The Fall of Communism

We all now how the story ends...the Berlin Wall fell in 1989, just 10 years after the Pope's visit to Poland.  With the fall of the Berlin Wall, Germany was unified, millions of people finally felt the empowerment of freedom, and the Soviet Union was exposed as the imposter it always was.

While it is a bit of a reach to say that the fall of Communism was the result of one man's 9 Day journey in 1979, it is unequivocal that during his papacy, Pope John Paul II meticulously took the air out of the Communist balloon.  It is always difficult to evaluate the historical significance of any man in his own time.  Once the actor has departed and his influence has had a chance to germinate, conclusions are far more easily reached.  In this case, 40 years is ample time to render a decisive verdict.  With near certainty, it can be said that while others indeed played a vital part, perhaps none was more significant than Pope John Paul II in breaking the back of communism in Eastern Europe.

Poland is frequently cited as an illustration of the difference between the Communist state-planned system and the Democratic free-market system.  By virtually any objective standard, Poland is demonstrably better off today than is was under the Communist regime.  True, any system is not without faults.  However, in aggregate, the Poland of today trumps that of yesteryear.

Why is This Important to Me

My great grandmother emigrated (via boat) from Poland some time around 1900 and gave birth to my Grandfather in 1916.  My grandfather married a woman also of Polish heritage and were they ever proud Poles throughout their lives.  Both were fluent in Polish, did their best to teach me about Polish customs, and imbued me with the greatest Polish trait - an untiring work ethic.  They did not do this by talking.  Rather, my grandfather dutifully served as a policeman, a calling from which he retired.  And my grandmother, somewhat ahead of her time, worked for Burroughs (now part of Unisys I believe), and also earned a traditional retirement...with medical benefits, believe it or not.  Together, they co-founded my family's Burger King business, ironically, in 1979....it is still thriving today.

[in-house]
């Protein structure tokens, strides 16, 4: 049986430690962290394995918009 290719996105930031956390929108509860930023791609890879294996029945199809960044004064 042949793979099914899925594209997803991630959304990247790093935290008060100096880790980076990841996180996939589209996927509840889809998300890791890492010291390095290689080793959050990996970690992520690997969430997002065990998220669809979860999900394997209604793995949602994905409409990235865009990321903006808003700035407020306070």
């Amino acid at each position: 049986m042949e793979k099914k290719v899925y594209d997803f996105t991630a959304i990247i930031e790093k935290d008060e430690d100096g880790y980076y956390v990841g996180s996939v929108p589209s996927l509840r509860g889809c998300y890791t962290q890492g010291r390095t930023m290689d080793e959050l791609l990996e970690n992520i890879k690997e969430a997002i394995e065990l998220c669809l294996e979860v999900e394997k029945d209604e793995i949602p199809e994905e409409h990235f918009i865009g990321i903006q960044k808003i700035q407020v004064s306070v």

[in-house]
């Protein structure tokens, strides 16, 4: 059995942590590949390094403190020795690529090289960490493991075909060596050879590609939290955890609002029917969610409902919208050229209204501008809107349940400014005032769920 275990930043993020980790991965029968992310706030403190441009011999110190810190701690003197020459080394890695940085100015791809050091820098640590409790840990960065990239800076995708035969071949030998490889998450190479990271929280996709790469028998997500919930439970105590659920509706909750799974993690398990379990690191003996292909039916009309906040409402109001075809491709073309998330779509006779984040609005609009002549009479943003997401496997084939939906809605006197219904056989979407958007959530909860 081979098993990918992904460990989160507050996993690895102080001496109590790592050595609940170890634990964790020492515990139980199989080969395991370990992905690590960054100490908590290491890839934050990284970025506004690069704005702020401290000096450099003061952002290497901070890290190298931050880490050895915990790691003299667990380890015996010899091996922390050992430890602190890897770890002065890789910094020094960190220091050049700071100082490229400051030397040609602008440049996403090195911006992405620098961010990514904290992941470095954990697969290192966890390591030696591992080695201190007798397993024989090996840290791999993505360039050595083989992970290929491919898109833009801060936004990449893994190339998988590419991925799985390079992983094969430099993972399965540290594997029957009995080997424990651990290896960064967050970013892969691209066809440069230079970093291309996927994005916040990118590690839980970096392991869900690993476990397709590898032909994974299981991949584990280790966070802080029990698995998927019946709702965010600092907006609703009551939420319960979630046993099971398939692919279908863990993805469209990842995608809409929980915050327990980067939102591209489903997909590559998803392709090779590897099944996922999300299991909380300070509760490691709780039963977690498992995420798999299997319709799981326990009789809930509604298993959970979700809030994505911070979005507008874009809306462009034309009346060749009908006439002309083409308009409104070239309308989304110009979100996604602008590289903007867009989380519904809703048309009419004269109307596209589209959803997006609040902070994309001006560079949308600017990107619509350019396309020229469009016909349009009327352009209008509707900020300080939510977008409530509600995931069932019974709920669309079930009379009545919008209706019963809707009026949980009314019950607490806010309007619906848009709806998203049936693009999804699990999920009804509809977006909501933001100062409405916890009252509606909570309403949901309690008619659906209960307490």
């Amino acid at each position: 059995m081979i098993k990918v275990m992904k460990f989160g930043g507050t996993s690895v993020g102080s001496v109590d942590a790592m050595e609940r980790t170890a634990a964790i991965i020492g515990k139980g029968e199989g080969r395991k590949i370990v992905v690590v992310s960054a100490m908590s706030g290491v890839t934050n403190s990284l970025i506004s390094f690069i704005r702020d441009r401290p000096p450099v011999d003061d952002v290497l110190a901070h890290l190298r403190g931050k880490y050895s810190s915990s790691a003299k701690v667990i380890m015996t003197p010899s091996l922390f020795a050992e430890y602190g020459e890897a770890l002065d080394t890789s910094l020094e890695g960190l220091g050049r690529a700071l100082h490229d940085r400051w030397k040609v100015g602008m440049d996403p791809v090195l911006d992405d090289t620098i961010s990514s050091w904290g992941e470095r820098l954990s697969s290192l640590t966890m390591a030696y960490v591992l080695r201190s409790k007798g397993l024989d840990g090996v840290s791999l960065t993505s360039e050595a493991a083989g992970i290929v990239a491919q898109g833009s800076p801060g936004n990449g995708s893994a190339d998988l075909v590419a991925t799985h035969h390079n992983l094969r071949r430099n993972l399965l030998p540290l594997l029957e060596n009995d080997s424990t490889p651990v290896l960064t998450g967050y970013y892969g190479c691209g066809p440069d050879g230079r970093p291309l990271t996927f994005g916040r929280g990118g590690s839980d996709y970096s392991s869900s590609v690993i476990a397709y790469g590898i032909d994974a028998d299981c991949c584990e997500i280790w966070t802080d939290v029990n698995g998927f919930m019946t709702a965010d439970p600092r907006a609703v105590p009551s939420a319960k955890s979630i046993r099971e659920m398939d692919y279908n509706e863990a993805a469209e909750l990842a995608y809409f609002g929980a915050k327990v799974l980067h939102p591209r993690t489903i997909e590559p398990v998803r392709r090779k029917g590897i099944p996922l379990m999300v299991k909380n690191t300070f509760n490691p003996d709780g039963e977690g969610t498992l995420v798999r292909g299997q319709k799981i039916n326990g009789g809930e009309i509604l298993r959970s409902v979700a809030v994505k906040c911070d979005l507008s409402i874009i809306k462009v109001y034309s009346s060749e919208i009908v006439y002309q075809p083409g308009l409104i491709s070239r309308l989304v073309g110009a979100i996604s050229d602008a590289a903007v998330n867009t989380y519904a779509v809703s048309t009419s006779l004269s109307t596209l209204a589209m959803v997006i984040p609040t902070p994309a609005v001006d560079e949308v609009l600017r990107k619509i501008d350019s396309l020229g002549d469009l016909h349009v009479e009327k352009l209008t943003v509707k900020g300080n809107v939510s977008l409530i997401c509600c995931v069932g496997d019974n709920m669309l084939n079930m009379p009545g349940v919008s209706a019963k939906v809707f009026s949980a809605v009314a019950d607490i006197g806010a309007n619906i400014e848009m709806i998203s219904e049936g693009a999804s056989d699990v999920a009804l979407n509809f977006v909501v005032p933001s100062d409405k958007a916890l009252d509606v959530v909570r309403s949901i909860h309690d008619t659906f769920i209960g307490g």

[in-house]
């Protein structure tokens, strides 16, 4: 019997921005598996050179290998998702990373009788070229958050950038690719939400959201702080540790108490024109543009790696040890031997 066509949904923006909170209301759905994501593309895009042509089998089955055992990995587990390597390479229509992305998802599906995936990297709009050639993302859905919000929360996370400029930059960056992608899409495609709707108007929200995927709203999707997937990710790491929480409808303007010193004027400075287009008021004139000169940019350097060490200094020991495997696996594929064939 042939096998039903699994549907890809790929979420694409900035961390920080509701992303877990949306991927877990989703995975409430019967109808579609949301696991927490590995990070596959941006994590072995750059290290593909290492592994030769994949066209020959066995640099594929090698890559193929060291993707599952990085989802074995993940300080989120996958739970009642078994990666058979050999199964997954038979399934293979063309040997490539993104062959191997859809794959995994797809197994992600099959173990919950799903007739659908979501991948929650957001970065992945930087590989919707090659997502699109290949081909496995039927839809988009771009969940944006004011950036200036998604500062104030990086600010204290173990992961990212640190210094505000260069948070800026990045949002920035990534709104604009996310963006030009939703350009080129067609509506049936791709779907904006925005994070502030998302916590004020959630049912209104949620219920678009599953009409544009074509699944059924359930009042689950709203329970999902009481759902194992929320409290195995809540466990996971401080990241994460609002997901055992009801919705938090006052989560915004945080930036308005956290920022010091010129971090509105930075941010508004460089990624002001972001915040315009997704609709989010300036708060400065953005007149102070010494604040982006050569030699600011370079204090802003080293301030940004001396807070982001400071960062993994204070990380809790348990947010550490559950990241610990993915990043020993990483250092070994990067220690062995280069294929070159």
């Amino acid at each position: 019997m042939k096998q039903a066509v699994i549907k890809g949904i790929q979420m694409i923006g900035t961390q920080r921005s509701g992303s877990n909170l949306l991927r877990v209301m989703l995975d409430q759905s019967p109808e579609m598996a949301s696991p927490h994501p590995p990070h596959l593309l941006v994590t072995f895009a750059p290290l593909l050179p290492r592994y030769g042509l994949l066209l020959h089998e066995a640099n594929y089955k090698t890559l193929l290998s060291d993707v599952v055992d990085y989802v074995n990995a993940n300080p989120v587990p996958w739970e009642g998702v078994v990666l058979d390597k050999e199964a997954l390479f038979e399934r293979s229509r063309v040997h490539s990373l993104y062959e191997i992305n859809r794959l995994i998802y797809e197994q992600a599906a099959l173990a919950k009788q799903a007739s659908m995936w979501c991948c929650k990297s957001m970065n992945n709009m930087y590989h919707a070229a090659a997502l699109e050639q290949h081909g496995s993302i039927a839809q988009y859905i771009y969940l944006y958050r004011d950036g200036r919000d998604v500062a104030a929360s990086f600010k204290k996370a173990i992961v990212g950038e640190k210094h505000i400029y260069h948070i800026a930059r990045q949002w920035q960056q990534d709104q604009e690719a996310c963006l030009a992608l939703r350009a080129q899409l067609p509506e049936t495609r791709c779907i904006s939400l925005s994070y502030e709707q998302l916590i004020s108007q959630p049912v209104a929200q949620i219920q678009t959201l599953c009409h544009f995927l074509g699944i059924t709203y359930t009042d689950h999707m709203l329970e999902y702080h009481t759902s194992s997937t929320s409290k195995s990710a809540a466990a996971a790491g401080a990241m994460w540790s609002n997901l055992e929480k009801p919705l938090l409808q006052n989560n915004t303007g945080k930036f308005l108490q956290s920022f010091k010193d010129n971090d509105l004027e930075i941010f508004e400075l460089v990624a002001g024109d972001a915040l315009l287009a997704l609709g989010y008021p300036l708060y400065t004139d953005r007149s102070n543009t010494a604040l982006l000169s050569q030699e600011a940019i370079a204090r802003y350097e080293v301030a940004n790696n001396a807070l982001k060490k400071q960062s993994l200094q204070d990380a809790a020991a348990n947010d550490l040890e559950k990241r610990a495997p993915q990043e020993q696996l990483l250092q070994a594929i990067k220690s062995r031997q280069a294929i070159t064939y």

Pope John Paul II visited my grandparents' hometown in Hamtramck, Michigan in 1987.  My grandparents were elated.  Moreover, that day in 1987 was one neither of them ever forgot...one of their own had ascended to the highest level in their Catholic Church.  And not only that, he had sparked a movement in their homeland that jump-started the breaking free from Communist control.

Final Thought

In learning more about Pope John Paul II's visit to Poland 40 years ago, one can garner may lessons.  For me, the most powerful one is the understanding that we are all given certain gifts.  Furthermore, we encounter different situations in life where we have to put those gifts to use.  For Pope John Paul II, he knew the frontal assault on Communism would quickly be stamped out by the regime.  So he pivoted and used one of his many gifts - his unusual ability to inspire - to enlighten every Polish citizen.  In varying his tactics, he hit the Communists with the velvet hammer to which they eventually capitulated.